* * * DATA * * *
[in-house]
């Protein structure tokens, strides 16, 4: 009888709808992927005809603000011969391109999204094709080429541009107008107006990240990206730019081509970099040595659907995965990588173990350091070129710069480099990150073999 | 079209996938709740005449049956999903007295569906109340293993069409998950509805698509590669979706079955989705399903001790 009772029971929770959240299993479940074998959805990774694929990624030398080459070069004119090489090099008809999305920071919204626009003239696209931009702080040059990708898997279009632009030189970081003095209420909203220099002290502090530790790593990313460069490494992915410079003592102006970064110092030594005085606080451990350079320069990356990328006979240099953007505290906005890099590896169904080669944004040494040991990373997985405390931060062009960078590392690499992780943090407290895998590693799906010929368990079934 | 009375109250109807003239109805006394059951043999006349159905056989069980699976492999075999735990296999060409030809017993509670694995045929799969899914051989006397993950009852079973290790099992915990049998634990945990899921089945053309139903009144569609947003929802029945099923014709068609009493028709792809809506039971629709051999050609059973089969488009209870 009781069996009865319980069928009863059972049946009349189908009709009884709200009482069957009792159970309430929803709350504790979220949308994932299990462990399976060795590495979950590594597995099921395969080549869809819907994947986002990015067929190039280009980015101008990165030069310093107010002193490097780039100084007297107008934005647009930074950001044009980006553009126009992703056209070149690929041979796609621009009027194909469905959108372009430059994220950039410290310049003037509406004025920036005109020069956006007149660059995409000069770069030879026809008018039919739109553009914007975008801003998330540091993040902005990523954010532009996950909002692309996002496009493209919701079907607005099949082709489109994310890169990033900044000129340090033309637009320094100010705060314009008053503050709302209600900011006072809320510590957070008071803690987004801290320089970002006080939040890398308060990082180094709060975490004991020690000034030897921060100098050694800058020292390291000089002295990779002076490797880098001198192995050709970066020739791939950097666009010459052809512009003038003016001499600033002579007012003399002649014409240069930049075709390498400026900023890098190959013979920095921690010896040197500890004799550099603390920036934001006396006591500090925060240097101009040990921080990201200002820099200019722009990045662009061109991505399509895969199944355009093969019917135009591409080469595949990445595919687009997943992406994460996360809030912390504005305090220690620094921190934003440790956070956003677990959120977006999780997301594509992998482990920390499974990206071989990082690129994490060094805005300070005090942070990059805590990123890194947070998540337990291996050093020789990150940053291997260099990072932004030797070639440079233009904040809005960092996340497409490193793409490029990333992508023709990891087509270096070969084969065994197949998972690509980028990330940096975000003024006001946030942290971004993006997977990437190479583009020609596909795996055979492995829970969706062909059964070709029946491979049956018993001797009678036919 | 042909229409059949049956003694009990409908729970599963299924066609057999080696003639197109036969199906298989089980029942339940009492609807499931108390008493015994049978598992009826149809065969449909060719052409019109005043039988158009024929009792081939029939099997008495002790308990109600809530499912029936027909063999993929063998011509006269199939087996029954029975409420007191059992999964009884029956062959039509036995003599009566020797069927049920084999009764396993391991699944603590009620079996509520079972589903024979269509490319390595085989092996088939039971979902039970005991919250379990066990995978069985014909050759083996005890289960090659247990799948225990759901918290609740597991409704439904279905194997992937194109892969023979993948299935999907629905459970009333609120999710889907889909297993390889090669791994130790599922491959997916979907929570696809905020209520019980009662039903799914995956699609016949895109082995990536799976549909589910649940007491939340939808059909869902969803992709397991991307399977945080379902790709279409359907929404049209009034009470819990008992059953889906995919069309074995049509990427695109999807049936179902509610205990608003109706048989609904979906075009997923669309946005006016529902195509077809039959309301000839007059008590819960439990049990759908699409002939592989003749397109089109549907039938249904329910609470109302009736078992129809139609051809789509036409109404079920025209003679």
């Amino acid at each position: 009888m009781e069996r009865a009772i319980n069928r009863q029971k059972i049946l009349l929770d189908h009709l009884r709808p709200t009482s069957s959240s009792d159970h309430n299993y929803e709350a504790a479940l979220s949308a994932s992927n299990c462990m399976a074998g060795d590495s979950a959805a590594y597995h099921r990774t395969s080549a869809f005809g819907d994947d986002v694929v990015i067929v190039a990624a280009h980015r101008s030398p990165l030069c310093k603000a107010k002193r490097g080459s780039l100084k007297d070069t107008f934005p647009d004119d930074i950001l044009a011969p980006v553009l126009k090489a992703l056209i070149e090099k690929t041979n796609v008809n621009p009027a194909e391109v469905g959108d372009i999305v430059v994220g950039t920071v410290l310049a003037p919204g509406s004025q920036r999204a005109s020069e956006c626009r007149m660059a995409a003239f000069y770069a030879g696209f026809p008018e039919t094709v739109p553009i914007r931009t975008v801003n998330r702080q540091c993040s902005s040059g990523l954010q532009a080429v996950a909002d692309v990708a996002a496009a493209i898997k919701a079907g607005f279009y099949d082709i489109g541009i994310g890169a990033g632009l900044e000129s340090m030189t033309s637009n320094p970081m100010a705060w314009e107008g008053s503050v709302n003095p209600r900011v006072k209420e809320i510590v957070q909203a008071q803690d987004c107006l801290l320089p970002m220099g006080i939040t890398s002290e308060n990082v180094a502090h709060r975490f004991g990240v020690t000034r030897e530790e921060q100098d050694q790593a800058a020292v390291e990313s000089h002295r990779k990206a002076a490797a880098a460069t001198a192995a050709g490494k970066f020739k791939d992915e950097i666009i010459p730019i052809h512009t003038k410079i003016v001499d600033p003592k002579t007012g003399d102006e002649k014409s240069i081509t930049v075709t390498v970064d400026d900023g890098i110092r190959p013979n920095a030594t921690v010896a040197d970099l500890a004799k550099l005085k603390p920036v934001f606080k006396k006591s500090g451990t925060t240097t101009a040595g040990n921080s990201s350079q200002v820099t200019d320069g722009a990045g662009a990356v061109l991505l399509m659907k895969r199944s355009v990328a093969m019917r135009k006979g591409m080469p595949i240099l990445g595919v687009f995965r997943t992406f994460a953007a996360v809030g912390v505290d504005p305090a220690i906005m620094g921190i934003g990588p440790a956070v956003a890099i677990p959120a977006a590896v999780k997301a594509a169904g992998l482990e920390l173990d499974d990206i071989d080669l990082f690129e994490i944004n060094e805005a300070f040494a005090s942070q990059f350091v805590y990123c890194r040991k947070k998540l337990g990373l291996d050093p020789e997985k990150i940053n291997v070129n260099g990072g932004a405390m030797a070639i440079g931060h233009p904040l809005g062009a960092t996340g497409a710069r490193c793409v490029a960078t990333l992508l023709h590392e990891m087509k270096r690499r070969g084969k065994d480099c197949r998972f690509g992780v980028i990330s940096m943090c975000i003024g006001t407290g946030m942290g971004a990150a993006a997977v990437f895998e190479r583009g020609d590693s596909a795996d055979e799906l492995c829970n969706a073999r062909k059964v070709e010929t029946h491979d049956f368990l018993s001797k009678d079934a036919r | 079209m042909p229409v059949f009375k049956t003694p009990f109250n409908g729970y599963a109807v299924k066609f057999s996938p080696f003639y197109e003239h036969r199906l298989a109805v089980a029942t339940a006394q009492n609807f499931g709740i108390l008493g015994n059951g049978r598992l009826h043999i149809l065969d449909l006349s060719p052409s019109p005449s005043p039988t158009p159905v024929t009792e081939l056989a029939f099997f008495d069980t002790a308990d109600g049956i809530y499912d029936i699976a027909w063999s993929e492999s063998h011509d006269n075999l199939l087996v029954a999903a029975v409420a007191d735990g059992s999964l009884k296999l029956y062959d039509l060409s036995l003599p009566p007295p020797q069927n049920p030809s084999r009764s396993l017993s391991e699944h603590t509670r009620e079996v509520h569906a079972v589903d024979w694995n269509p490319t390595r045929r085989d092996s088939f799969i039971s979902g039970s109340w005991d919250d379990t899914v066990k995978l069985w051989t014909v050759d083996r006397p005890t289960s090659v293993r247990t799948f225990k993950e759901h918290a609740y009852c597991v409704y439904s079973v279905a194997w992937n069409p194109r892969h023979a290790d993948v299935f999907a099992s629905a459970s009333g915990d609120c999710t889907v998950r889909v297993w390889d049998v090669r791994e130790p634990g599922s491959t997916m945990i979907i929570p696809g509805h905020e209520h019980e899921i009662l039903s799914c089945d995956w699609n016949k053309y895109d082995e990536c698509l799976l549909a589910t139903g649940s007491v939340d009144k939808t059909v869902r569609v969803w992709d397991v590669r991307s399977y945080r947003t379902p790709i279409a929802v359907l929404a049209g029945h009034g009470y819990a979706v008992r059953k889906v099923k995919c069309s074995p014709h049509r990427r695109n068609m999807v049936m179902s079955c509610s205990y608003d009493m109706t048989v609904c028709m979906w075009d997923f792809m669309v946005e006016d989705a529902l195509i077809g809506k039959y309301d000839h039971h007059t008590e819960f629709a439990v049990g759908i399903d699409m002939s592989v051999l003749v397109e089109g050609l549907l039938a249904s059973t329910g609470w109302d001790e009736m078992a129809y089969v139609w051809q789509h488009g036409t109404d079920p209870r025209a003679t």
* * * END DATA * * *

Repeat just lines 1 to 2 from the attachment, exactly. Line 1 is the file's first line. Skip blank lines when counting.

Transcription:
[in-house]
């Protein structure tokens, strides 16, 4: 009888709808992927005809603000011969391109999204094709080429541009107008107006990240990206730019081509970099040595659907995965990588173990350091070129710069480099990150073999 | 079209996938709740005449049956999903007295569906109340293993069409998950509805698509590669979706079955989705399903001790 009772029971929770959240299993479940074998959805990774694929990624030398080459070069004119090489090099008809999305920071919204626009003239696209931009702080040059990708898997279009632009030189970081003095209420909203220099002290502090530790790593990313460069490494992915410079003592102006970064110092030594005085606080451990350079320069990356990328006979240099953007505290906005890099590896169904080669944004040494040991990373997985405390931060062009960078590392690499992780943090407290895998590693799906010929368990079934 | 009375109250109807003239109805006394059951043999006349159905056989069980699976492999075999735990296999060409030809017993509670694995045929799969899914051989006397993950009852079973290790099992915990049998634990945990899921089945053309139903009144569609947003929802029945099923014709068609009493028709792809809506039971629709051999050609059973089969488009209870 009781069996009865319980069928009863059972049946009349189908009709009884709200009482069957009792159970309430929803709350504790979220949308994932299990462990399976060795590495979950590594597995099921395969080549869809819907994947986002990015067929190039280009980015101008990165030069310093107010002193490097780039100084007297107008934005647009930074950001044009980006553009126009992703056209070149690929041979796609621009009027194909469905959108372009430059994220950039410290310049003037509406004025920036005109020069956006007149660059995409000069770069030879026809008018039919739109553009914007975008801003998330540091993040902005990523954010532009996950909002692309996002496009493209919701079907607005099949082709489109994310890169990033900044000129340090033309637009320094100010705060314009008053503050709302209600900011006072809320510590957070008071803690987004801290320089970002006080939040890398308060990082180094709060975490004991020690000034030897921060100098050694800058020292390291000089002295990779002076490797880098001198192995050709970066020739791939950097666009010459052809512009003038003016001499600033002579007012003399002649014409240069930049075709390498400026900023890098190959013979920095921690010896040197500890004799550099603390920036934001006396006591500090925060240097101009040990921080990201200002820099200019722009990045662009061109991505399509895969199944355009093969019917135009591409080469595949990445595919687009997943992406994460996360809030912390504005305090220690620094921190934003440790956070956003677990959120977006999780997301594509992998482990920390499974990206071989990082690129994490060094805005300070005090942070990059805590990123890194947070998540337990291996050093020789990150940053291997260099990072932004030797070639440079233009904040809005960092996340497409490193793409490029990333992508023709990891087509270096070969084969065994197949998972690509980028990330940096975000003024006001946030942290971004993006997977990437190479583009020609596909795996055979492995829970969706062909059964070709029946491979049956018993001797009678036919 | 042909229409059949049956003694009990409908729970599963299924066609057999080696003639197109036969199906298989089980029942339940009492609807499931108390008493015994049978598992009826149809065969449909060719052409019109005043039988158009024929009792081939029939099997008495002790308990109600809530499912029936027909063999993929063998011509006269199939087996029954029975409420007191059992999964009884029956062959039509036995003599009566020797069927049920084999009764396993391991699944603590009620079996509520079972589903024979269509490319390595085989092996088939039971979902039970005991919250379990066990995978069985014909050759083996005890289960090659247990799948225990759901918290609740597991409704439904279905194997992937194109892969023979993948299935999907629905459970009333609120999710889907889909297993390889090669791994130790599922491959997916979907929570696809905020209520019980009662039903799914995956699609016949895109082995990536799976549909589910649940007491939340939808059909869902969803992709397991991307399977945080379902790709279409359907929404049209009034009470819990008992059953889906995919069309074995049509990427695109999807049936179902509610205990608003109706048989609904979906075009997923669309946005006016529902195509077809039959309301000839007059008590819960439990049990759908699409002939592989003749397109089109549907039938249904329910609470109302009736078992129809139609051809789509036409109404079920025209003679």